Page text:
Jeff Kinney Advocates for New York City Libraries

“Jeff Kinney, the creator of the Diary of a Wimpy Kid series, has written a letter to advocate for the New York Public Library, the Brooklyn Public Library, and the Queens Library. He aims to mobilize library patrons to share a one sentence story on what the library means to them.These moving words will be used in a campaign to push Mayor Bill de Blasio and local city council members to increase funding for New York City’s three library systems. Follow this link to check out some of the responses that have been collected thus far.” (via GalleyCat)

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House Appropriators Narrowly Vote to Politicize LC Subject Heading Choices

“The full House Appropriations Committee met earlier today to “mark up” (amend and vote on) legislation to fund the Legislative Branch for FY 2017. As previously reported and expected, language inserted in the official Report accompanying the bill at the Subcommittee level essentially instructing the Library not to implement proposed changes to the subject headings “aliens” and “illegal aliens” was hotly debated. Rep. Debbie Wasserman Schultz (D-FL23), the Ranking Member (most senior Democrat) of the Legislative Branch Subcommittee, spoke passionately and at length in support of her amendment to remove that language from the Report. She was joined by full Appropriations Committee Ranking Member Nita Lowey and by many other Members of the minority. The amendment also was supported by a joint letter, entered into the record, by the Chairs of the Hispanic, Black, and Asian Pacific American Caucuses.” (via District Dispatch)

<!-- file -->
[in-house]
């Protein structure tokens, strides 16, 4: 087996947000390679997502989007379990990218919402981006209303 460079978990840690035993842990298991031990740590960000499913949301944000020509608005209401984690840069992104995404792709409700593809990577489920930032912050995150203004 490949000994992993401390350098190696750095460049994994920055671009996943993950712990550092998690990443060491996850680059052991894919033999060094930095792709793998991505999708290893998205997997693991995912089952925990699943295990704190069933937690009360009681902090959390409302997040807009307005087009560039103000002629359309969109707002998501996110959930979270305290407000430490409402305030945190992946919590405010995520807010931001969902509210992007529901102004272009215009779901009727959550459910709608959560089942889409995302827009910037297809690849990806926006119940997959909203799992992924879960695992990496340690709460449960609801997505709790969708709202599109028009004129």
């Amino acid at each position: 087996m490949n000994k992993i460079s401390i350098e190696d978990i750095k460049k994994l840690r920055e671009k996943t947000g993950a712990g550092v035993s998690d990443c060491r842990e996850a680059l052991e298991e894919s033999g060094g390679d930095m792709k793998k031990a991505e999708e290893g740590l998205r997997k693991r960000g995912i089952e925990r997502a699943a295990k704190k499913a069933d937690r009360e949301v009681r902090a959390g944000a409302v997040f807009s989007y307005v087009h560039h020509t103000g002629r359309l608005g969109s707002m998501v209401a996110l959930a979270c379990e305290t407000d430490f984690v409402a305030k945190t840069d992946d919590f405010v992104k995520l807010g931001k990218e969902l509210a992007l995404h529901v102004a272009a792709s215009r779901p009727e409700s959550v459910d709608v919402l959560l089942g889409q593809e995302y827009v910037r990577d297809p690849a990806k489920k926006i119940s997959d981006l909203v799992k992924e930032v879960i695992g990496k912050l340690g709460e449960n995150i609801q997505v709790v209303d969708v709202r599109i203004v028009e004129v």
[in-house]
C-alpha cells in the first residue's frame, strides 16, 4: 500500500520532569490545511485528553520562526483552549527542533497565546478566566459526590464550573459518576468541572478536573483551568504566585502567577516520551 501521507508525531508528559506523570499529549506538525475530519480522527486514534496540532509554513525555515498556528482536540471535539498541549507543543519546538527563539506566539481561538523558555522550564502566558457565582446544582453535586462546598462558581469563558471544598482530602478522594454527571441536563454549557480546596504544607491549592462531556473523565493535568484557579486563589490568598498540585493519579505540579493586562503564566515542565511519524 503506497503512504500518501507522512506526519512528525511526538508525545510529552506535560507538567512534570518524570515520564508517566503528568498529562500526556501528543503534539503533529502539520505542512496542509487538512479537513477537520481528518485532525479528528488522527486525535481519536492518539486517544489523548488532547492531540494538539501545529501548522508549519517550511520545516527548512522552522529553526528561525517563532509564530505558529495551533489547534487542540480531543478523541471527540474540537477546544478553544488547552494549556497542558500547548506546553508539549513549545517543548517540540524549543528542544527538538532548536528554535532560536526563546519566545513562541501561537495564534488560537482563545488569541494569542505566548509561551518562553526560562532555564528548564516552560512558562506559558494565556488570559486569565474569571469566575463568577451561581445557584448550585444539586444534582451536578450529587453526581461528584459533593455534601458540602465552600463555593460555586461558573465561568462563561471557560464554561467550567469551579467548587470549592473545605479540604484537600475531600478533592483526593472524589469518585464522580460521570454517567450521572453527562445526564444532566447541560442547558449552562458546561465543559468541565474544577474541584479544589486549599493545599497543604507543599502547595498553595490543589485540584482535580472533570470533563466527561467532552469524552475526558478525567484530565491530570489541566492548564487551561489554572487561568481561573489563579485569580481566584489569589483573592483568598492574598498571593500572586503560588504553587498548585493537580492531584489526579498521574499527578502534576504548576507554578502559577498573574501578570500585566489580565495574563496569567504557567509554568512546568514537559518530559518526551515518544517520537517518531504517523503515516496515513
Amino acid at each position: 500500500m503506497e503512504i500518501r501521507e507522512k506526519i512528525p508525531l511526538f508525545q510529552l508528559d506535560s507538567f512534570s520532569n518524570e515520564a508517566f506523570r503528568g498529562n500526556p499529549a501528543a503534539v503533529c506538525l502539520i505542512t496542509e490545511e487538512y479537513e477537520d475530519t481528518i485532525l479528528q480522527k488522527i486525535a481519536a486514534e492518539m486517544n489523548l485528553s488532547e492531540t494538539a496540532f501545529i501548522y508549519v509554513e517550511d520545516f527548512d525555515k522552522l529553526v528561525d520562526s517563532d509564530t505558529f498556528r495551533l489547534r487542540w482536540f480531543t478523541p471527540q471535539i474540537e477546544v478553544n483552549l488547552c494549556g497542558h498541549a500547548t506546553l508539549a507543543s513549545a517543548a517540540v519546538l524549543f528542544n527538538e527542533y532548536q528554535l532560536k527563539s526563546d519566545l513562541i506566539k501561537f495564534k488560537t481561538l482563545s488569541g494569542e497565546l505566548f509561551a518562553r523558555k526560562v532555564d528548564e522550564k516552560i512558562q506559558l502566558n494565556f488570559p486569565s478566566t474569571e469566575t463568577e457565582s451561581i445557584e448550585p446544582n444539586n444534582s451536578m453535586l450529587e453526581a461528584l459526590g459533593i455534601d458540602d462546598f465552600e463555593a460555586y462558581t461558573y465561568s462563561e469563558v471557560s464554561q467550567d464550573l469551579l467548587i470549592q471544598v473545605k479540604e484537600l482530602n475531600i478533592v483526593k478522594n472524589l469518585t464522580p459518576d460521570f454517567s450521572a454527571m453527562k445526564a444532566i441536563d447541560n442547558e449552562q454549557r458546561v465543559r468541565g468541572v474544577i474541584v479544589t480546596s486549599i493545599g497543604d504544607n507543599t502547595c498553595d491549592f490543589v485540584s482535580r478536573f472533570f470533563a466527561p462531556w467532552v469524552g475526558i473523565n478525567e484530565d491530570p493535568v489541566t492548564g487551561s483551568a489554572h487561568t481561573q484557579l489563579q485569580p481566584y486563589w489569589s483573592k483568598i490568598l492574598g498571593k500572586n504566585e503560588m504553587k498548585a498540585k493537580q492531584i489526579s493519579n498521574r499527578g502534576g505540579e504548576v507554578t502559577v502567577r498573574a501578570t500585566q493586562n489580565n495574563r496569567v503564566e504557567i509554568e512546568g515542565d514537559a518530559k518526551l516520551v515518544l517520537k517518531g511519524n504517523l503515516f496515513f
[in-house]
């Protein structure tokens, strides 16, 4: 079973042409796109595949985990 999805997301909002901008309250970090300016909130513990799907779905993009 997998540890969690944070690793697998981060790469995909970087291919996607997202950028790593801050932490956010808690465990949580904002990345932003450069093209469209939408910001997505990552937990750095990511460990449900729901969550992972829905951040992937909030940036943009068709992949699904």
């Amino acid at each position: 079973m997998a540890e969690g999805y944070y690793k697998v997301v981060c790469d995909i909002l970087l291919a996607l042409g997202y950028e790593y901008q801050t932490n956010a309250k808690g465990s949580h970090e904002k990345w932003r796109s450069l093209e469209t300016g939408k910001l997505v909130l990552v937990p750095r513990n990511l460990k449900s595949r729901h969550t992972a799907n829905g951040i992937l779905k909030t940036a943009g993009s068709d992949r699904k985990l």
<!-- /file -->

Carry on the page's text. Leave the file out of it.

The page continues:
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The tech start-up planning to shake up the legal world

“A career in law and extremely long hours tend to go hand in hand. When you’re starting out it’s often particularly gruelling. Partly of course it’s about proving your commitment, but being a lawyer also involves an awful lot of grunt work – spending hours and hours looking through past case law to help your firm determine how to fight a current case.It’s this time consuming, labour intensive research aspect of the legal system that Andrew Arruda, co-founder and chief executive of tech start-up Ross Intelligence, believes its invention can address.The AI (or artificial intelligence) legal research system allows lawyers to type in a question – much in the same way they’d ask a colleague – and bring up relevant examples of what has happened in previous US legal cases, essentially at the touch of a button.” (via BBC News)

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Fight brews over forcing library to use ‘illegal alien’

“A fight over illegal immigration is making its way into a typically noncontroversial annual spending bill to fund legislative branch activities.Republicans are trying to reverse a decision made by the Library of Congress in March to stop using the term “illegal aliens” in its subject headings, which it deemed “pejorative,” and replace the phrase with “noncitizens” or “unauthorized immigration.”But Democrats, led by members of the Congressional Hispanic, Asian Pacific American and Black caucuses, are protesting the inclusion of a measure to force the Library of Congress to use “illegal aliens” again in the annual legislative branch spending bill that provides funding for the institution.” (via The Hill)

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‘Quiet Crisis’: Are librarians in danger of being phased out of Las Vegas schools?

“Ryan Dwyer’s fifth-grade students plop down at tables in the Kay Carl Elementary school library, fidgeting in their seats as he explains how to do research online for an upcoming project.It looks like a scene that could be happening in virtually any elementary school, but there’s a catch. Dwyer isn’t the students’ full-time teacher. After class, he stays put as the teacher shows up at the door, organizes her class into a single-file line and shepherds them back to their classroom.” (via Las Vegas Sun News)